Review: Ender's Game (2013)
I have never read Ender’s Game by Orson Scott Card but I was thrilled by the movie. There’s a classical charm to its filmmaking and its themes are more troublesome than most stories aimed at young adults. It may lack the visceral impact of something like The Hunger Games, with kids killing kids, but the implications of the ending are much more disturbing than that post-apocalyptic phenomenon. Gavin Hood, the man who helmed the disastrous X-Men Origins: Wolverine, directs the film and he proves to be a different director here: more patient, more focused on the characters than the action.
The film would not work if Asa Butterfield did not play Ender Wiggin, the genius tactician in International Fleet. Known for his strategic thinking and his ruthlessness, Colonel Graff (Harrison Ford) recruits Ender for the prestigious Battle School. Fifty years before the events of the film, an alien species named the Formics attacked Earth and almost destroyed humanity. If it weren’t for a brilliant commander named Mazer Rackham, humanity would have lost. The purpose of Battle School is to train another commander of Rackham’s prowess, so that when the Formics challenge humanity again, humanity will be ready to defeat them.
A substantial portion of the film focuses on Ender navigating the everyday difficulties of Battle School, so in a sense Ender’s Game is a high school film. Off the bat Graff positions Ender as the outsider so as to test his abilities and see how he reacts to ostracism. On the flight to battle school he embarrasses the other cadets by calling Ender the only smart person among them. Graff wants to isolate and challenge Ender so as to make Ender a better commander. Many of the other recruits are hostile towards Ender, especially Bonzo, played by Moises Arias from The Kings of Summer. Bonzo is a bitter little soldier, and he theoretically provides some interesting conflict for Ender, but casting Arias undoes the effect of the character. Arias is physically unintimidating and unconvincing in his anger. You never fear for Ender when Bonzo confronts him in the locker room. Luckily, Bonzo is the film’s only instance of miscasting.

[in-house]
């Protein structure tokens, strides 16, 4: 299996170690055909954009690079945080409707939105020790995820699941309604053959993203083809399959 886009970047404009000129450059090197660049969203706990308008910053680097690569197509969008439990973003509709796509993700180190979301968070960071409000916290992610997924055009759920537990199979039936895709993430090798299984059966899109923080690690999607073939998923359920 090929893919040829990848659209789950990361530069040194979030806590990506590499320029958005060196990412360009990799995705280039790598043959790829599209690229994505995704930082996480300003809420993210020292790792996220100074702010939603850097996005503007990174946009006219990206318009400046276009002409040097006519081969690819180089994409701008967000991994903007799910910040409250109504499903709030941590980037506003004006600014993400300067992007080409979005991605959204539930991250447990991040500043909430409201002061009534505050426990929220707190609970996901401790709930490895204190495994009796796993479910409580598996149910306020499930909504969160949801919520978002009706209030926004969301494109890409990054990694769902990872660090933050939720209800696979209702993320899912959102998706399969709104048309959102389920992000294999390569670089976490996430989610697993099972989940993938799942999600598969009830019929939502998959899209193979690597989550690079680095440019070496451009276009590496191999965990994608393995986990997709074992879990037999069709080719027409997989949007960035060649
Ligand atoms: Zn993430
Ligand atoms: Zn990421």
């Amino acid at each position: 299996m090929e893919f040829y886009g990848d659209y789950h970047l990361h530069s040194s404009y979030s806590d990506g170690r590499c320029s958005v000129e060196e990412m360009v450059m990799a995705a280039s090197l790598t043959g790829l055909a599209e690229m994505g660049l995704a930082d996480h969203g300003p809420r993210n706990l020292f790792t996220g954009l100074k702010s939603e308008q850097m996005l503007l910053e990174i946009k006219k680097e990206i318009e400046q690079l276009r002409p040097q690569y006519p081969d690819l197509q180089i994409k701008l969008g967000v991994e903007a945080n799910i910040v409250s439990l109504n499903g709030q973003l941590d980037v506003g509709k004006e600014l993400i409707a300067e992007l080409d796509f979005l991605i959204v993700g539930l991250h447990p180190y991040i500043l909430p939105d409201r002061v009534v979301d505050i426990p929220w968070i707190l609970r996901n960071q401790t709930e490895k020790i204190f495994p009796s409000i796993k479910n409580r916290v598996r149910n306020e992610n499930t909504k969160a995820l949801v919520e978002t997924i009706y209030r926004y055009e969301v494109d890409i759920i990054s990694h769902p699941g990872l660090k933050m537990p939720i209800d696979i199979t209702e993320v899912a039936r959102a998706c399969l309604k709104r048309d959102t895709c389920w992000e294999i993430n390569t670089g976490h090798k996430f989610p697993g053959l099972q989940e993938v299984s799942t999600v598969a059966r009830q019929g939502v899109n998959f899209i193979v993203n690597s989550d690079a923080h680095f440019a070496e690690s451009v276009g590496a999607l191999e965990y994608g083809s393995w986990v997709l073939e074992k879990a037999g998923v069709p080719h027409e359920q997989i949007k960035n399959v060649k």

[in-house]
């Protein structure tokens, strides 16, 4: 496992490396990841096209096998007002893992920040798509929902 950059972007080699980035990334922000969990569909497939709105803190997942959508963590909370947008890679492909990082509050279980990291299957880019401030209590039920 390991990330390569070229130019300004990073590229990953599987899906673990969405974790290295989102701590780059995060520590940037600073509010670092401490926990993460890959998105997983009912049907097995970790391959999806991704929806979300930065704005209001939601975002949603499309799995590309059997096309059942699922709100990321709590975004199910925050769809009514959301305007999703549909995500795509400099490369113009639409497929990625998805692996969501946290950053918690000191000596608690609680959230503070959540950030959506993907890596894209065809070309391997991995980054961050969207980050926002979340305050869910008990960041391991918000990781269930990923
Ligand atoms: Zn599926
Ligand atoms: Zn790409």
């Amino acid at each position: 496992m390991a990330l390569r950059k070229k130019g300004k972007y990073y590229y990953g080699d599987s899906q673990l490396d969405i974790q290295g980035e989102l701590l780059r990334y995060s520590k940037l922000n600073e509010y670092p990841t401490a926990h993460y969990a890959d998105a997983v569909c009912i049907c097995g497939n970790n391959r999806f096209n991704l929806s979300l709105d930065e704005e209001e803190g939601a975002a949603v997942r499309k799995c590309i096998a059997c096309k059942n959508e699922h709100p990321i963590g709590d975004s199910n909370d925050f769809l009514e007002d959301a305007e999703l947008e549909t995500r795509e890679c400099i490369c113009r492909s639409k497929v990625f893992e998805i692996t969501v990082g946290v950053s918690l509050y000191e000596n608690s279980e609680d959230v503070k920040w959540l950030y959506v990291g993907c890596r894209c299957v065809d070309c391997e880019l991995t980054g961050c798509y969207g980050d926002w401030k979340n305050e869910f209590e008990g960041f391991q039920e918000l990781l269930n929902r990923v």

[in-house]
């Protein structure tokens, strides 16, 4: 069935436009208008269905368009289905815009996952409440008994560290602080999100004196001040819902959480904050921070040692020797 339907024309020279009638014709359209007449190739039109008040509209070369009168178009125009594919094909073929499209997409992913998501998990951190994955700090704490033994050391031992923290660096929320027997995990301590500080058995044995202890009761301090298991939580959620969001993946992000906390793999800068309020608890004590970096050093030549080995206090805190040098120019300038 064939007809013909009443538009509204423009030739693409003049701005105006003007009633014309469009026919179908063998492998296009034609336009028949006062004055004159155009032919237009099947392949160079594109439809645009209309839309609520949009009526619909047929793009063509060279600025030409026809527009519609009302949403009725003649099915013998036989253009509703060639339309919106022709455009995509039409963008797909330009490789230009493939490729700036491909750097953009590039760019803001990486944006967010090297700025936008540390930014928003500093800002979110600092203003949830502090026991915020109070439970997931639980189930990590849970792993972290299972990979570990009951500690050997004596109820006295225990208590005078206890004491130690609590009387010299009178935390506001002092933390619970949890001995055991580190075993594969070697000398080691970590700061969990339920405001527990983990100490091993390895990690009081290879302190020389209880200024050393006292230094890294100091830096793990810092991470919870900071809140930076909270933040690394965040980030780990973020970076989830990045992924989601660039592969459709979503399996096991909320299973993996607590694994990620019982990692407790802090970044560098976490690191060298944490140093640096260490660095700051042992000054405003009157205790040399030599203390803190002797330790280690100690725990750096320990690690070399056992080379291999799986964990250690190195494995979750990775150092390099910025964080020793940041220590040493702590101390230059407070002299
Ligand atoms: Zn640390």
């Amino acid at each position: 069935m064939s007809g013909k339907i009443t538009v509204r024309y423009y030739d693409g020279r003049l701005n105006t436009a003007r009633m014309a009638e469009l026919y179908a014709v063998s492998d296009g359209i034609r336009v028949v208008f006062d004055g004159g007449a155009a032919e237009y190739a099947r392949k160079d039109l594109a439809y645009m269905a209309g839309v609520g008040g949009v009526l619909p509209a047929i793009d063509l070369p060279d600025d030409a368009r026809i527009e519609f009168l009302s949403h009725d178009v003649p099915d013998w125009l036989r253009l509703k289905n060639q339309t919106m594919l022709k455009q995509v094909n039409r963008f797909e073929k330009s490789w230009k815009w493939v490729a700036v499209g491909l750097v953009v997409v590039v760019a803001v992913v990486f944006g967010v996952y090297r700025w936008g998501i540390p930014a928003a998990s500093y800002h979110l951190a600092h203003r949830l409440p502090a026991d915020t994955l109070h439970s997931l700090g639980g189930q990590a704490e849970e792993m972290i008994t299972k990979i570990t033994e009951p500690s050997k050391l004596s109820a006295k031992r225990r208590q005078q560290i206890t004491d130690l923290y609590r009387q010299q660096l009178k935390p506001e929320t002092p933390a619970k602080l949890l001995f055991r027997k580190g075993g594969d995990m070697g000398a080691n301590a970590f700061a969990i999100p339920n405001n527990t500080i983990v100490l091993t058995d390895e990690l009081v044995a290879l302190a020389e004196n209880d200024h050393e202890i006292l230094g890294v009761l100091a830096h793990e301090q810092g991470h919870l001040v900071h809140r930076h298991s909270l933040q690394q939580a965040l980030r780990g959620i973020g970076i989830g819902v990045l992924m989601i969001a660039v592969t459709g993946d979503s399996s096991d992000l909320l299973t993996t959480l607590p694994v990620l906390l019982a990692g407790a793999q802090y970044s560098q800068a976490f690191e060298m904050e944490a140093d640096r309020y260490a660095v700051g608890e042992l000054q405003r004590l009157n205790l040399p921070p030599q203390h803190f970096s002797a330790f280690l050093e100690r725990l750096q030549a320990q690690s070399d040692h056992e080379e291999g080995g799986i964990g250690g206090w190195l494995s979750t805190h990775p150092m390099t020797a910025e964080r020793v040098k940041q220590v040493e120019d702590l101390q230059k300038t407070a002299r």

Asa Butterfield, the actor best known for playing the title character of Hugo, is an exceptional young actor, and he’s perfect for Ender. He’s scrawny, but you believe that he could be ruthless in a fight. Butterfield has a more palpable sense of melancholy and intelligence than any other young actor, which lends weight to Ender’s battlefield prowess and the emotional baggage he carries. His pale blue eyes are piercing, and in the film’s emotional moments of revelation, Butterfield doesn’t overplay the scene. He has the emotional confidence of a more mature actor. He’s marvelous.
Ender’s Game also boasts some impressive action that seems atypical for a Hollywood blockbuster. The zero-g training fights in Battle School are admirably focused on strategy. After a summer where both the best (Man of Steel, Pacific Rim) and the worst (Iron Man 3, World War Z) blockbusters were full of apocalyptic destruction and extending sequences of smashing and bashing CGI, Ender’s Game is focused. The war simulations are tactical and more about an intelligent series of moves and countermoves that brute force. For anyone with an affinity for video games or strategy board games, the battles in Ender’s Game are even more fascinating as they play upon the gamer’s instincts for improvisation and reflex. Hood isn’t interested in filming Ender’s Game like the most other action films, all shaky camera and fast cuts. In fact, there’s nothing gritty at all about the film. It’s fluid filmmaking and much like the bug-like Formic vessels, the components fit together to form the semblance of an organic whole. He chooses his shots carefully. When Ender is in the battle simulation room standing on a circular riser over the rest of his team, commanding them in their battle moves, he is a composer above his orchestra. Hood composes his battle scenes much like Ender gives his orders.
Hood, who also adapted the film, gives it an impressive pace for something not driven by action, but that pace becomes a problem during the climax. The pace causes the film to race past the devastating revelation of the climax, not allowing Ender his necessary emotional breakdown and the audience to understand the implications of what the film is saying. It’s admirable that the film doesn’t hammer home the message of Ender’s actions, but it could have offered another scene of respite before moving onto the next plot point.
As well, because the pace is so quick, when the climax comes, Hood tips his hat that the actions have to be more than they initially appear to be. Anyone familiar with the structure of this kind of storytelling will understand that at this moment in the film, the climax has to occur. Being so structured robs Ender’s Game of maximum impact.
The ending of Ender’s Game is disturbing on a variety of levels. But despite the film’s sequel-bait code and occasional stumble, Ender’s Game is a blockbuster of intelligence and ideas over brawn and style. It may be meticulously designed and sleek like any good sci-fi film, but it’s the themes behind the film that give it its heft.
7 out of 10
Directed by Gavin Hood; written by Gavin Hood, based on the novel by Orson Scott Card; starring Harrison Ford, Asa Butterfield, Hailee Steinfeld, Viola Davis, Abigail Breslin, Ben Kingsley.
This article was originally published on The Rooster, Spareparts’ now-defunct community culture blog.